5 Most Impressive Historic Mosques in Spain
The Great Mosque of Cordoba
Considered an architectural masterpiece by both medieval Muslims and Christians alike, the Great Mosque of Cordoba was built between 784 and 987 on a site of a Visigothic church. After the reconquest of Cordoba by Ferdinand III of Castile in 1236, it was converted into a Catholic church. Though it went through significant alterations over the following centuries, much of the original architectural features remained beautifully preserved. In 1984, the Great Mosque was added to the list of UNESCO World Heritage Sites as a part of the Historic Center of Cordoba.
Mosque of Cristo de la Luz
Built over a Visigothic church in 999, the Mosque of Cristo de la Luz is the only surviving Moorish mosque in the city of Toledo that remained virtually unchanged since its construction. Despite the fact that it was converted into a chapel after the city was recaptured by the Christians, the mosque is considered as one of the best preserved Moorish mosques in Spain. It reflects not only a unique blend of Moorish style and local building techniques but also the influence of the Caliphate of Cordoba, more specifically the Great Mosque of Cordoba and its spectacular columns.
The Giralda isn’t really a mosque. It is a 104.1 meters (341.5 feet) tall minaret of a mosque that stood on the site of today’s Cathedral of Seville during the period of the Almohad rule. Like many other Islamic religious structures in Spain, the mosque was converted into a Catholic church and its late 12th century minaret into a bell tower after the city was captured by the Christians in 1248. Due to severe damage sustained in an earthquake in 1365, the structure of the former mosque was demolished to build the current Cathedral. The Giralda, on the other hand, survived. In the late 16th and early 17th century, however, it was built higher. In 1987, the Giralda was inscribed to the UNESCO World Heritage Sites List as a part of Cathedral, Alcazar and Archivo des Indias in Seville.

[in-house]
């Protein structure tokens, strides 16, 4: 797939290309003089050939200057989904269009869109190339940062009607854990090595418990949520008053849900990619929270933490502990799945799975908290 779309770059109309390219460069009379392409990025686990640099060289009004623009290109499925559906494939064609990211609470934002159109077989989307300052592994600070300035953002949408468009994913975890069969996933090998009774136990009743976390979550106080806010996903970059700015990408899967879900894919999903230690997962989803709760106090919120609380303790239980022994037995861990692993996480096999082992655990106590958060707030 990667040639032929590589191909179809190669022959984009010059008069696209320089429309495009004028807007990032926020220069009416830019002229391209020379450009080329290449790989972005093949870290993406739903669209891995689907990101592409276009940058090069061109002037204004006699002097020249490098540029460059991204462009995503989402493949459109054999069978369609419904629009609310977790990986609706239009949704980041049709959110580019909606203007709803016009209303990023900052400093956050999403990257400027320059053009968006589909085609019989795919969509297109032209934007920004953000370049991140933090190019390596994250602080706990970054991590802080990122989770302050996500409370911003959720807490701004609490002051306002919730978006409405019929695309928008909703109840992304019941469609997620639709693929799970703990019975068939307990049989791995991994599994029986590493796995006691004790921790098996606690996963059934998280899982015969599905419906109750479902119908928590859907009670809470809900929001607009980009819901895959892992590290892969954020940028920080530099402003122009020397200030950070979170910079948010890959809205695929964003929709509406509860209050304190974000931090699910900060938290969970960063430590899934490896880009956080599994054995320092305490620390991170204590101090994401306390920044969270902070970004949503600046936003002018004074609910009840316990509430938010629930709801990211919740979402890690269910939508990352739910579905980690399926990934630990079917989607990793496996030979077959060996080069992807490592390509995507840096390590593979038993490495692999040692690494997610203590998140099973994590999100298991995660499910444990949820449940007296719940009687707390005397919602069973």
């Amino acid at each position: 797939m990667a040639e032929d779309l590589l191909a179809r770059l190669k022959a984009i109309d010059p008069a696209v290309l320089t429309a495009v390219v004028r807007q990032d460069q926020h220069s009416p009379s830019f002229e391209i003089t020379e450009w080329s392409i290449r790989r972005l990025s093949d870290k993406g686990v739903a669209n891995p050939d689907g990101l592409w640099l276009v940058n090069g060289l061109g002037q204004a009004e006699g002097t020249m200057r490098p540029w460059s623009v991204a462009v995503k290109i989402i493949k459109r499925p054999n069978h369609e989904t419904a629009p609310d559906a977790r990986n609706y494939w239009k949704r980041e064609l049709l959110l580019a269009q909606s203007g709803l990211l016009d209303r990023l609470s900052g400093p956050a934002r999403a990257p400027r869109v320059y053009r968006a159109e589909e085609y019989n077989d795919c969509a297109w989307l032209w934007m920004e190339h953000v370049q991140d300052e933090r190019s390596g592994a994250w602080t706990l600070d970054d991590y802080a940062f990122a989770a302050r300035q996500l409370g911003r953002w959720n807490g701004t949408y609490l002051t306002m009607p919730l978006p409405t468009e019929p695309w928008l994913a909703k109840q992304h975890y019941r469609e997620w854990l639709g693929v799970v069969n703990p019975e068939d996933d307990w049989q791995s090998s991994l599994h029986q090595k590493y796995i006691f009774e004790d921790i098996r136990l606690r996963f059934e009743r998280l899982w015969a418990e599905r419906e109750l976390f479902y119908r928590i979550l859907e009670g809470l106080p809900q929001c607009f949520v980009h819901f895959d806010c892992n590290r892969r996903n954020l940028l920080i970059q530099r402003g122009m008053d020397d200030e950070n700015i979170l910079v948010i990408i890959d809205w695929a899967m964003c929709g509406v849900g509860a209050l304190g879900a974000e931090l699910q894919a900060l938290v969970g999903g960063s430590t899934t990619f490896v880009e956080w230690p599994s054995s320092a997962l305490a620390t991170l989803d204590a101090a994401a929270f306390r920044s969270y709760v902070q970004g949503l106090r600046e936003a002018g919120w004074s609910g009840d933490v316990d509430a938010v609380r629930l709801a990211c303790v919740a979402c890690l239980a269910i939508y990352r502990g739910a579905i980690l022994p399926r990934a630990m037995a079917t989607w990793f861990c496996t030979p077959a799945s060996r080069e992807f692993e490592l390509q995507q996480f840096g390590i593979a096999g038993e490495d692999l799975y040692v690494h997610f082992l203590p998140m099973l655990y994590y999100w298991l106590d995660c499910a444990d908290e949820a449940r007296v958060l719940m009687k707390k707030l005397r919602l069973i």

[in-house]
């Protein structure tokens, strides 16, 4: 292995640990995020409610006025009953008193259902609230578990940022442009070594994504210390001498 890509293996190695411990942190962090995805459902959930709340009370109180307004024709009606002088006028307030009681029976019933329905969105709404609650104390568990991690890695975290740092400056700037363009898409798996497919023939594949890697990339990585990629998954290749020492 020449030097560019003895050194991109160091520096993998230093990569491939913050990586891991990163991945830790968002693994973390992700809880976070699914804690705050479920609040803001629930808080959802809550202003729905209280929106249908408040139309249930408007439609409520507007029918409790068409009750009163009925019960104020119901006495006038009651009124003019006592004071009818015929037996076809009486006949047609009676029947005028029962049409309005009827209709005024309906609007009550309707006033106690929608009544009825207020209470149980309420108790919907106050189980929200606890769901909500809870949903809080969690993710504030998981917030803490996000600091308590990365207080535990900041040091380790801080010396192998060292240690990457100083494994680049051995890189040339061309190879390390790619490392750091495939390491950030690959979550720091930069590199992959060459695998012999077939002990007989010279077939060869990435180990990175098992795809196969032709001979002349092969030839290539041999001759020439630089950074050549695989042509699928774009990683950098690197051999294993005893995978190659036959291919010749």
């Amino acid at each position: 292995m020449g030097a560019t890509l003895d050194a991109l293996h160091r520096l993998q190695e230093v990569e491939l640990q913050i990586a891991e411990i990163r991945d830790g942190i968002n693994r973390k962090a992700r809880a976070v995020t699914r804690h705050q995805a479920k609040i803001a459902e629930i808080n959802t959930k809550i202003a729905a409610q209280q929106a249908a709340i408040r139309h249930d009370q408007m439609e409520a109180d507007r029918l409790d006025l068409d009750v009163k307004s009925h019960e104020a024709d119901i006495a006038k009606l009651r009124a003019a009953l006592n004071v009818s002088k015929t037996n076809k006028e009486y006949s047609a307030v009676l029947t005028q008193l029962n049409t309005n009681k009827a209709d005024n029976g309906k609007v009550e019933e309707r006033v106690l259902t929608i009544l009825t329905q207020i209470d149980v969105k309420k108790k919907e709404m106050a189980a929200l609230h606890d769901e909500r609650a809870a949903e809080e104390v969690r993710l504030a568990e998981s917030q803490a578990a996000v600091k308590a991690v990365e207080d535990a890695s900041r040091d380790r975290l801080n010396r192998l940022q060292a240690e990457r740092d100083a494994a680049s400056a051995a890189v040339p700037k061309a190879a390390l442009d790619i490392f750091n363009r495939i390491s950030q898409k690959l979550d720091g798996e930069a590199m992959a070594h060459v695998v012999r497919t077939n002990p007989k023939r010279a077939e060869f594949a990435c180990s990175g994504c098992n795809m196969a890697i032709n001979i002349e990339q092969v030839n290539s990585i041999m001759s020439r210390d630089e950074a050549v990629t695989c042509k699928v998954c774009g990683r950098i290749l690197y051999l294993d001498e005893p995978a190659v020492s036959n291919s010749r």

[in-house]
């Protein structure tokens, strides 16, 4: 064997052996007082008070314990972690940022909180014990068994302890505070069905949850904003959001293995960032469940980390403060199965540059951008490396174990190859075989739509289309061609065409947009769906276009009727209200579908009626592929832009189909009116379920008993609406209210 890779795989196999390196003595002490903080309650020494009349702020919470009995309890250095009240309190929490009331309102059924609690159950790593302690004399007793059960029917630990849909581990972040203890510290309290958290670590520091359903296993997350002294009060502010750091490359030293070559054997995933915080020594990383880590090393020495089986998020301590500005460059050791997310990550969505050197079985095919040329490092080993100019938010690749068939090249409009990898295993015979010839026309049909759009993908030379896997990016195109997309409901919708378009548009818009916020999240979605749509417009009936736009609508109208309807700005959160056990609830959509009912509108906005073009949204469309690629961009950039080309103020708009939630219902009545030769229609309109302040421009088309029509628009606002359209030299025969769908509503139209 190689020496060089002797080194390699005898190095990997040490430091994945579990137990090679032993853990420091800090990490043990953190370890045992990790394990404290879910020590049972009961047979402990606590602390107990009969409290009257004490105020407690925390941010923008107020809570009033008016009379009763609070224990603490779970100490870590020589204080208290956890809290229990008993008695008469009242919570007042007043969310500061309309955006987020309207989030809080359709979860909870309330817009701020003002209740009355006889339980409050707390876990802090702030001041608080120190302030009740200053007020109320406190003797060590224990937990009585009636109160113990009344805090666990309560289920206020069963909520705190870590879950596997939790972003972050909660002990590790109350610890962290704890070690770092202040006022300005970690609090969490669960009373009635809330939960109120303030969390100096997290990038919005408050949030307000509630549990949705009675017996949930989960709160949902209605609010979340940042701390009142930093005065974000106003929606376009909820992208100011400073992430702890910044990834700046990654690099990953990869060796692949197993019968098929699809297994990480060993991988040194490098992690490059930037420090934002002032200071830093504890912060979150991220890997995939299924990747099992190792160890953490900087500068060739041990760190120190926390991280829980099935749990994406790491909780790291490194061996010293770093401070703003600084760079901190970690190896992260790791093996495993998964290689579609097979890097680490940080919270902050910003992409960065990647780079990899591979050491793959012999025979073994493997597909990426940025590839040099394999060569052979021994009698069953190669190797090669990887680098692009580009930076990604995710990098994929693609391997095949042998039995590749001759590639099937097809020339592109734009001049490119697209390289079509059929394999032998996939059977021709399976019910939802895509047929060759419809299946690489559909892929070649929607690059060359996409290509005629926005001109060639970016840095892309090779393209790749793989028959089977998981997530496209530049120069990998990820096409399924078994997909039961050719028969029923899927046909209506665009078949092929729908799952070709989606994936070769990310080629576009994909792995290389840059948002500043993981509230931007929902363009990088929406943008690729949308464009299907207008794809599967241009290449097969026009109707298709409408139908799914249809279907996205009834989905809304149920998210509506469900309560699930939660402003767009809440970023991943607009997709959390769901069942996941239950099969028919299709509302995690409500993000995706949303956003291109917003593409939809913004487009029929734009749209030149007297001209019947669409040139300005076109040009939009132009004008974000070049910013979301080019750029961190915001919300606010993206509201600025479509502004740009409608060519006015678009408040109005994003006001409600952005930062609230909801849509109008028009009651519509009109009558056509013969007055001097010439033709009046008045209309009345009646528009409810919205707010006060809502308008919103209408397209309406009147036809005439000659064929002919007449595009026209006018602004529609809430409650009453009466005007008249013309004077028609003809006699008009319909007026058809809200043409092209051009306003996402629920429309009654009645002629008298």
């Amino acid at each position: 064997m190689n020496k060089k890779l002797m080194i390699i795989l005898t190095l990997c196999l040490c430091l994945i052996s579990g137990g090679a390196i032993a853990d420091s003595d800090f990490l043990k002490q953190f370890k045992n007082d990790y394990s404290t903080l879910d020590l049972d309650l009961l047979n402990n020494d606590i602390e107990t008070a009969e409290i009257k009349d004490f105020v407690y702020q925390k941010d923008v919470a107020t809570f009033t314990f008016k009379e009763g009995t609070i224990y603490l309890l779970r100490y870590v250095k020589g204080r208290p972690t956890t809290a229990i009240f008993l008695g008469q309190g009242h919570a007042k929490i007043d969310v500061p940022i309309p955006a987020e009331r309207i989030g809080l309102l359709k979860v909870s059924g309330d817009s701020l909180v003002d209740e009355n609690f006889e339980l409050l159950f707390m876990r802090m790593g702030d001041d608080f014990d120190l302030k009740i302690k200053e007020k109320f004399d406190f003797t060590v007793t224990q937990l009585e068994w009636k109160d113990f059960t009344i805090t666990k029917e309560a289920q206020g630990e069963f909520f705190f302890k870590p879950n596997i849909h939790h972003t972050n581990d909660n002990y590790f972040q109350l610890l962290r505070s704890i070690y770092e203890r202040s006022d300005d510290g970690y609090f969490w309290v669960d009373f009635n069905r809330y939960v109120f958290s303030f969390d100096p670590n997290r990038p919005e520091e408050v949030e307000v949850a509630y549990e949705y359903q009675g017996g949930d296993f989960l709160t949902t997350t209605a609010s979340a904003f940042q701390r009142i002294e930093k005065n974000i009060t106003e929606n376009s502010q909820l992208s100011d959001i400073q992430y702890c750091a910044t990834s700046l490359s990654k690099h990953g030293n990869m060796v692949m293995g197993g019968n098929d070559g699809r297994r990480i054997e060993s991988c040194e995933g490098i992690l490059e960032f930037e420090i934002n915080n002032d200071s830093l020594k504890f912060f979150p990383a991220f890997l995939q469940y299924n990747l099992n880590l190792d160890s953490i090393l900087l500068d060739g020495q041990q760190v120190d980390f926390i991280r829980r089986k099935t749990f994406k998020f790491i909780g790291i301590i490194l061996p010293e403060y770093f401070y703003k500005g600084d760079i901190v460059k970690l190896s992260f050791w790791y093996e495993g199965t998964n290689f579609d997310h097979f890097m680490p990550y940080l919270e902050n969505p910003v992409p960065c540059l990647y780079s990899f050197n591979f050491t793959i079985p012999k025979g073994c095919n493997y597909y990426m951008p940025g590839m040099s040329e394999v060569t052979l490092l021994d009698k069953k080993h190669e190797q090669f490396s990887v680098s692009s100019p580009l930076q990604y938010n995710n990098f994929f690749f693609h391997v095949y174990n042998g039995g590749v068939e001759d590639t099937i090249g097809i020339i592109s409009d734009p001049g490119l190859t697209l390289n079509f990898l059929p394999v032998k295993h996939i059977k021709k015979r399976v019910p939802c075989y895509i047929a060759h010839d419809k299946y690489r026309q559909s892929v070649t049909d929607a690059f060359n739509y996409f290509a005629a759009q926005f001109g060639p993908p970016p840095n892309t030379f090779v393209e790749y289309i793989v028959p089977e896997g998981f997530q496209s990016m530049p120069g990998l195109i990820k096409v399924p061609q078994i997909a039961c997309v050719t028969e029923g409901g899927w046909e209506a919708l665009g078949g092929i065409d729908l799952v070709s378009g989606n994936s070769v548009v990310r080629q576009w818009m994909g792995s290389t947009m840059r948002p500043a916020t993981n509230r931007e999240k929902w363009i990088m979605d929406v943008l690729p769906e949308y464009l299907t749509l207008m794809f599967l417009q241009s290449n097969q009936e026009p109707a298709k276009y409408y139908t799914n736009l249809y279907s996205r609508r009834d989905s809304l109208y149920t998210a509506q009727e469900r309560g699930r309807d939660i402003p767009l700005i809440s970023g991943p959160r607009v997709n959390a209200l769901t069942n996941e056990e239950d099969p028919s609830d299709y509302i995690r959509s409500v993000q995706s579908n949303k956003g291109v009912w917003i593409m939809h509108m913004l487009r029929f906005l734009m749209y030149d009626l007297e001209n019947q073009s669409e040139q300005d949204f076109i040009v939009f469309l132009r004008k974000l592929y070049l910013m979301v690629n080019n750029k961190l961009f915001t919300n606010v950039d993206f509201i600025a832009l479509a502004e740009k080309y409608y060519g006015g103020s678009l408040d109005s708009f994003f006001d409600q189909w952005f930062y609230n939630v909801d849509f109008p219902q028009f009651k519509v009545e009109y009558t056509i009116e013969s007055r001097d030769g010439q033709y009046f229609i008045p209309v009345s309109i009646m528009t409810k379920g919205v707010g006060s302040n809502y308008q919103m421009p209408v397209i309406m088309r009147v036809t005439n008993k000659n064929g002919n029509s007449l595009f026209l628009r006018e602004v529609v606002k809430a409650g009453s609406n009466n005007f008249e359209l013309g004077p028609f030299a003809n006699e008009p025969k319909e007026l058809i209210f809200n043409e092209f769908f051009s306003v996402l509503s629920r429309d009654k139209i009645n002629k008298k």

The Almonaster Mosque may not look particularly impressive but it is notable for being one of a very few surviving examples of Spanish rural mosques. Built in the 10th century on a site of a 5th century basilica, the mosque went through numerous alterations after the collapse of the Muslim rule in Spain. However, it retained much of its original ‘Moorish character’ as well as a distinct rustic appeal. In 1931, it was declared a National Monument.
Alcazar of Jerez de la Frontera
The mosque within the former Moorish fortress of Alcazar of Jerez de la Frontera is the only surviving mosque of total 18 that were built in this Andalusian city during the Moorish rule. The oldest sections of the fortress date to the 11th century but much of the surviving structure was built in the 12th century. After the Christian reconquest of Alcazar of Jerez de la Frontera in the mid-13th century, the mosque was converted into a Catholic church and its minaret into a bell tower. In 1931, the entire fortress complex was declared the Property of Cultural Interest.